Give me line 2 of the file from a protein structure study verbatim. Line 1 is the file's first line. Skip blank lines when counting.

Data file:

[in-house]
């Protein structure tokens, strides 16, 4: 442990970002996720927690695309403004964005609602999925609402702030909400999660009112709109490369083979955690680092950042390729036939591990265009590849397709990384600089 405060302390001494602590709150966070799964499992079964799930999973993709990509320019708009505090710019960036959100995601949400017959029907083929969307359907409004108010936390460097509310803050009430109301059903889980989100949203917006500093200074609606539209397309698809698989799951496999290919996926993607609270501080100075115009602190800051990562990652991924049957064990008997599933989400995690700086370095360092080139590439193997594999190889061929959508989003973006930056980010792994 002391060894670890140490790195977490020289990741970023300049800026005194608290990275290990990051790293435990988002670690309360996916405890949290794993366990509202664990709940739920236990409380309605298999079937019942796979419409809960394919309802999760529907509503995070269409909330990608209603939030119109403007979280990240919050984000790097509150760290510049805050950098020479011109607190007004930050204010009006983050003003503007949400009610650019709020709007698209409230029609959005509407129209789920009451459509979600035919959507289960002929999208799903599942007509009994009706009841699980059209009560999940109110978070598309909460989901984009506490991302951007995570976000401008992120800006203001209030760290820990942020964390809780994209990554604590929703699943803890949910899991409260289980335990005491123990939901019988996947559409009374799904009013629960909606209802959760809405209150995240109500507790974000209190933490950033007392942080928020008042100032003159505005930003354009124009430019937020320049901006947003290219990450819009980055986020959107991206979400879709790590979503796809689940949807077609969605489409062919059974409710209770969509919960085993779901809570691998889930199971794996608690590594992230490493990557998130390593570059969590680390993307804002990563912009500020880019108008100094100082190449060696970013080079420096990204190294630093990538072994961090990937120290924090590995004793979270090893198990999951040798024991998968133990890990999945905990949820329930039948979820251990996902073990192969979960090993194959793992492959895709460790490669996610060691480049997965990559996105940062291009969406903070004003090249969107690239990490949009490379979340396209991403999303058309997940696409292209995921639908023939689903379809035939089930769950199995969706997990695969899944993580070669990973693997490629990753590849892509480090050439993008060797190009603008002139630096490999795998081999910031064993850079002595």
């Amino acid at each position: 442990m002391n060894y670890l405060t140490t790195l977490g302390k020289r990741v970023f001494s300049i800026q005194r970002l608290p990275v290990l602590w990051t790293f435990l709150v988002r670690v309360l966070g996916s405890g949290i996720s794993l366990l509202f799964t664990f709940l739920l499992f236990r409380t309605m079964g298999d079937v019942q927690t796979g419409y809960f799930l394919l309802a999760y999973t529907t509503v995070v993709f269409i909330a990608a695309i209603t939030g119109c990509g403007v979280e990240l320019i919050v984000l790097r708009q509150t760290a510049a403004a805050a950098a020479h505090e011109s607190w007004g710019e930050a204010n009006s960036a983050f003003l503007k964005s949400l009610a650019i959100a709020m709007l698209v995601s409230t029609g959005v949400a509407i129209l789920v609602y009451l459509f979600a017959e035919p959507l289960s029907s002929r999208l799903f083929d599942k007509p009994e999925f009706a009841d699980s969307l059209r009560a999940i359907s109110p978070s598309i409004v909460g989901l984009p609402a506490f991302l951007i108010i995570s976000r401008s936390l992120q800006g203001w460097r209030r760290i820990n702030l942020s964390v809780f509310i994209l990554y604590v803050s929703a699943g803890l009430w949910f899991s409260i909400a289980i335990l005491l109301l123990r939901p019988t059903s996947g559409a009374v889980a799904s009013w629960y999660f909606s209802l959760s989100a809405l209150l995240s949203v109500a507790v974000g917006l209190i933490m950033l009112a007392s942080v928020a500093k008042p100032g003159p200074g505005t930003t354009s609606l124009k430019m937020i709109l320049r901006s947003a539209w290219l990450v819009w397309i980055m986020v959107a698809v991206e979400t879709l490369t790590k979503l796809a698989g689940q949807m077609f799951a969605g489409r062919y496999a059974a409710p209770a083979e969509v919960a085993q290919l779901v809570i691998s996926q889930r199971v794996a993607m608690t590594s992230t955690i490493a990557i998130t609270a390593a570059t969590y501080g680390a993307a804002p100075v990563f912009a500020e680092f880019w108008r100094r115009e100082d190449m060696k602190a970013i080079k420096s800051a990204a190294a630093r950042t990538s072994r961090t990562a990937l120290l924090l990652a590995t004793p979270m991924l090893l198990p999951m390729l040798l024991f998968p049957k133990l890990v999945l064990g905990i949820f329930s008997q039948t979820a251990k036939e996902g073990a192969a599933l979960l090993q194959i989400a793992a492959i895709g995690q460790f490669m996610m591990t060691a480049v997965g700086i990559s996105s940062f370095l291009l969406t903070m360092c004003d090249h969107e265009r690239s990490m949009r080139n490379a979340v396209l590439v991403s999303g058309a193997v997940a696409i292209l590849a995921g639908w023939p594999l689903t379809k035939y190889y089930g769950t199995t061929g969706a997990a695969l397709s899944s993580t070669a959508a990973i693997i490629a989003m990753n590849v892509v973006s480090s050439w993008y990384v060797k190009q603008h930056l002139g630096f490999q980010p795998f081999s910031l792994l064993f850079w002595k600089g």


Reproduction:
């Protein structure tokens, strides 16, 4: 442990970002996720927690695309403004964005609602999925609402702030909400999660009112709109490369083979955690680092950042390729036939591990265009590849397709990384600089 405060302390001494602590709150966070799964499992079964799930999973993709990509320019708009505090710019960036959100995601949400017959029907083929969307359907409004108010936390460097509310803050009430109301059903889980989100949203917006500093200074609606539209397309698809698989799951496999290919996926993607609270501080100075115009602190800051990562990652991924049957064990008997599933989400995690700086370095360092080139590439193997594999190889061929959508989003973006930056980010792994 002391060894670890140490790195977490020289990741970023300049800026005194608290990275290990990051790293435990988002670690309360996916405890949290794993366990509202664990709940739920236990409380309605298999079937019942796979419409809960394919309802999760529907509503995070269409909330990608209603939030119109403007979280990240919050984000790097509150760290510049805050950098020479011109607190007004930050204010009006983050003003503007949400009610650019709020709007698209409230029609959005509407129209789920009451459509979600035919959507289960002929999208799903599942007509009994009706009841699980059209009560999940109110978070598309909460989901984009506490991302951007995570976000401008992120800006203001209030760290820990942020964390809780994209990554604590929703699943803890949910899991409260289980335990005491123990939901019988996947559409009374799904009013629960909606209802959760809405209150995240109500507790974000209190933490950033007392942080928020008042100032003159505005930003354009124009430019937020320049901006947003290219990450819009980055986020959107991206979400879709790590979503796809689940949807077609969605489409062919059974409710209770969509919960085993779901809570691998889930199971794996608690590594992230490493990557998130390593570059969590680390993307804002990563912009500020880019108008100094100082190449060696970013080079420096990204190294630093990538072994961090990937120290924090590995004793979270090893198990999951040798024991998968133990890990999945905990949820329930039948979820251990996902073990192969979960090993194959793992492959895709460790490669996610060691480049997965990559996105940062291009969406903070004003090249969107690239990490949009490379979340396209991403999303058309997940696409292209995921639908023939689903379809035939089930769950199995969706997990695969899944993580070669990973693997490629990753590849892509480090050439993008060797190009603008002139630096490999795998081999910031064993850079002595």